Among the myriad complexities of applying for Supplemental Security Insurance (SSI) and Social Security Disability Insurance (SSDI) is figuring out if your particular disability or condition counts as a qualifying condition as determined by the Social Security Administration (SSA).
How the SSA Decides If You’re Disabled
The first thing they’ll consider is your monthly income. If your gross earnings average more than $1,260 per month, you generally will not qualify as your disability is not considered limiting enough.
If you’re not earning this amount, the SSA will send your application to Disability Determination Services (DDS), a state agency, to determine the severity of your condition based on a few additional steps.
Your condition must “significantly limit your ability to do basic work” and can be either physical, mental, or both. Further, your disabling condition must have lasted, or be expected to last at least 12 months.
Social Security’s List of Medical Conditions
The SSA maintains a large list of conditions that are considered severe enough to prevent someone from engaging in gainful employment (defined by the above earnings average). If a condition is found on this list, SSA then decides how severe the condition is based on medical documentation.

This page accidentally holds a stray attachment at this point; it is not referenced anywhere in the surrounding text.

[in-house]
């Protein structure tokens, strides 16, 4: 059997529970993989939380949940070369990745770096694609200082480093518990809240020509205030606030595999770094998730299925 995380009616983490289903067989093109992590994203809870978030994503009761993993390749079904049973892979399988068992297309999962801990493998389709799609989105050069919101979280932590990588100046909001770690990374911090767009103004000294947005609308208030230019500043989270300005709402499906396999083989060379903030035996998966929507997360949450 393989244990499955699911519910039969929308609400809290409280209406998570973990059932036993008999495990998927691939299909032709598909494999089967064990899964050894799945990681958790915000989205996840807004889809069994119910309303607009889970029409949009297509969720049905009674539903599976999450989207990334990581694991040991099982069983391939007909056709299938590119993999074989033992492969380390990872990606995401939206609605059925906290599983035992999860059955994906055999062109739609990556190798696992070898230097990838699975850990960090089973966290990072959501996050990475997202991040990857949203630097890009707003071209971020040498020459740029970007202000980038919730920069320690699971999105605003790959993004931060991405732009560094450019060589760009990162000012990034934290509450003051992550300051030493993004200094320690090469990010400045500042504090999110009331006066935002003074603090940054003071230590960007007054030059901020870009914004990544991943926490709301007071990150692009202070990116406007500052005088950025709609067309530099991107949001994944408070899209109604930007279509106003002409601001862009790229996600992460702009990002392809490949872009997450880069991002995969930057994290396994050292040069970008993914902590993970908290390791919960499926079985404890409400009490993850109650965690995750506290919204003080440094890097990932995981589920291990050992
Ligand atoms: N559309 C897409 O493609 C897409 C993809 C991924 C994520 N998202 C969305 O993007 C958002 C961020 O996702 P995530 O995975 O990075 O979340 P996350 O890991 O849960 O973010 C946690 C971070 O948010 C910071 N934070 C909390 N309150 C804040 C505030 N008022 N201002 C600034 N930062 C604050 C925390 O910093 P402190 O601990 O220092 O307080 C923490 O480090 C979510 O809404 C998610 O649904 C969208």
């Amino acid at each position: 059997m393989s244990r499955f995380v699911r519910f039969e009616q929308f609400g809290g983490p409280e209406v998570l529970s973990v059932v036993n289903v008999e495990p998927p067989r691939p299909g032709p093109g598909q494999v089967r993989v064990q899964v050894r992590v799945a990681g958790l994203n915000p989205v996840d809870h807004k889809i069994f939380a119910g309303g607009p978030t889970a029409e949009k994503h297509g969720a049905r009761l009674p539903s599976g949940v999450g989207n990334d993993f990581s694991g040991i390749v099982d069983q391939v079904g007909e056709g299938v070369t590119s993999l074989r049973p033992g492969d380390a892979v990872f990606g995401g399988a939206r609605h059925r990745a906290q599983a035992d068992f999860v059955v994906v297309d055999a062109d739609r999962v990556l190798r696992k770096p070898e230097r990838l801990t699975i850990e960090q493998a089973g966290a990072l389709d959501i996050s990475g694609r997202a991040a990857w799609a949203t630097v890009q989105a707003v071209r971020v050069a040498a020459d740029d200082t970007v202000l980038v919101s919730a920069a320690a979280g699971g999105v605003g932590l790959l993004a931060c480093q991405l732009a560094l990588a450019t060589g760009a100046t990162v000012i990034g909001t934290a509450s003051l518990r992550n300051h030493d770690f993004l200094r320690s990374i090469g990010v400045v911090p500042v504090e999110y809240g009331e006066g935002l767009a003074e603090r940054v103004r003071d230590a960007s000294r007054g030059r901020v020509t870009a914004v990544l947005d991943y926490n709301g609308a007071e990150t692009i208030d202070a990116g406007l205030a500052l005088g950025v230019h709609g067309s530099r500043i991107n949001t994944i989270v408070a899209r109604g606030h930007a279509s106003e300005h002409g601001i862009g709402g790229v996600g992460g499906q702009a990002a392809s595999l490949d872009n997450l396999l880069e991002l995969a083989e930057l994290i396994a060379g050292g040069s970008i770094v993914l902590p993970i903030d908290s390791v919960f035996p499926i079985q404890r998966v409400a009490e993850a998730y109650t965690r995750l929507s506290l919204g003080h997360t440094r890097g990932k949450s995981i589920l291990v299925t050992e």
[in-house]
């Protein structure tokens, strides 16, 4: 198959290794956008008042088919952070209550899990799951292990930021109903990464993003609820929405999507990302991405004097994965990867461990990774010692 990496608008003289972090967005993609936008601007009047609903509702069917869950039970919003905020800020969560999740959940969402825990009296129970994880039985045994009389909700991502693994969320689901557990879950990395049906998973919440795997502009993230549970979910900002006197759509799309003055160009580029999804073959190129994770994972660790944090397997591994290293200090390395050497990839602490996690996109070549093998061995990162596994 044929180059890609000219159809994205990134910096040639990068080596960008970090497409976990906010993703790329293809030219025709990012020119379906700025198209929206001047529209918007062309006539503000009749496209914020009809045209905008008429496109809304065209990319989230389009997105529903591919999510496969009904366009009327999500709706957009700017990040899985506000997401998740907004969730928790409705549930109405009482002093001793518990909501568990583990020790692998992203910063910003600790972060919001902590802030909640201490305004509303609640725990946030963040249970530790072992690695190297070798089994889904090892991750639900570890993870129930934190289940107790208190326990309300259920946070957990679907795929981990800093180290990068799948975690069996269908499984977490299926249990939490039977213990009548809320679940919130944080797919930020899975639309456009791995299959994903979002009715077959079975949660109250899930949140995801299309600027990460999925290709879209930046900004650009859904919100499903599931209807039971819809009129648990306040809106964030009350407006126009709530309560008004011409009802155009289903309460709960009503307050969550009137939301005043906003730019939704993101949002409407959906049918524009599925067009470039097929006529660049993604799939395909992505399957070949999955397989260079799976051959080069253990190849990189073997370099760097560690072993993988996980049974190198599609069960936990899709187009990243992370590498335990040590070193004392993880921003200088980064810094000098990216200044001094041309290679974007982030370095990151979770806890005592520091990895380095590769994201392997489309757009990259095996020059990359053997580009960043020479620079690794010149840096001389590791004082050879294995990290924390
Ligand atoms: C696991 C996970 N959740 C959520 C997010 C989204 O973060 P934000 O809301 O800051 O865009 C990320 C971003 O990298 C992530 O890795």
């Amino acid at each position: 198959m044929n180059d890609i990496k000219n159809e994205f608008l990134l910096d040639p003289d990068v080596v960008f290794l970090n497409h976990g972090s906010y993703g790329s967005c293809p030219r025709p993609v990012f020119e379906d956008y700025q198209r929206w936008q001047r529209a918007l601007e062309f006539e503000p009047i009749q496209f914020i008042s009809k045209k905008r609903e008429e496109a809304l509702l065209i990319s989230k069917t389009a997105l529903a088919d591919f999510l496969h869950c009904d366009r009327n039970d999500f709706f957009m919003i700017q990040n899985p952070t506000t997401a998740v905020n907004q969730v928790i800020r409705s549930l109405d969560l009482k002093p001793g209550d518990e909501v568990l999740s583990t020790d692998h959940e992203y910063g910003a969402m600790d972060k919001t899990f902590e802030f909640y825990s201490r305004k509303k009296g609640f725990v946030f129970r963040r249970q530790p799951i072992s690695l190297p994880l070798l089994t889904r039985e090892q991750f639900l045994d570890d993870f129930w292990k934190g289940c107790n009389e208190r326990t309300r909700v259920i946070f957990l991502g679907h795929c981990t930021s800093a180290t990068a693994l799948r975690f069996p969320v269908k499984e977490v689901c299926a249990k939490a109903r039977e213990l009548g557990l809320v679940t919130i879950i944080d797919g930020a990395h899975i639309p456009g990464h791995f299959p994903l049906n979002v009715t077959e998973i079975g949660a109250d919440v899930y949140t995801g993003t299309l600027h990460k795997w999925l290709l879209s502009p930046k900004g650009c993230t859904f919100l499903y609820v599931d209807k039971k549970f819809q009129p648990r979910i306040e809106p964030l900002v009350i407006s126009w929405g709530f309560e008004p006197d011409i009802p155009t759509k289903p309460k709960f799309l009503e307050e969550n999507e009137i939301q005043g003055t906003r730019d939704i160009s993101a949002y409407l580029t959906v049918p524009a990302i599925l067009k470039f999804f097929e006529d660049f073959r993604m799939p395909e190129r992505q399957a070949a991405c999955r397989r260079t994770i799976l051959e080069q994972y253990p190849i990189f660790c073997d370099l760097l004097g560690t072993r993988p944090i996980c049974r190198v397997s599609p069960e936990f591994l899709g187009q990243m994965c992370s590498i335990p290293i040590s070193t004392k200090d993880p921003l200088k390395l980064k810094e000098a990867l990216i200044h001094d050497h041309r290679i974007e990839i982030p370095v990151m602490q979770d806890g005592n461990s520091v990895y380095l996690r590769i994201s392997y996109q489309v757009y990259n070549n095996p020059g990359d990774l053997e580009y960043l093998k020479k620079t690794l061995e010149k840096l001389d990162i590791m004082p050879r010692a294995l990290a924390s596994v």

They might also use two newer initiatives to help speed up processing: Compassionate Allowances or Quick Disability Determinations. The former is typically reserved for especially severe or terminal conditions while the latter uses computer screening to determine cases with “a high probability of allowance”.
If you don’t qualify under these guidelines, SSA will determine if your condition prevents you from performing your past work. If it does, they’ll try to figure out if there’s other work you can do given your situation. If it’s determined that you can’t do any other work, then you will be deemed disabled and likely will qualify for SSI or SSDI.
Beyond this, there are some other special conditions and situations that may qualify or disqualify you for potential benefits. This is why it’s important to discuss your situation with a qualified Social Security claims attorney, especially if you’ve been denied initially. Call the team at Drew L. Johnson, P.C. today at (541) 434-6466 or (541) 967-1045 to learn more and schedule your free consultation.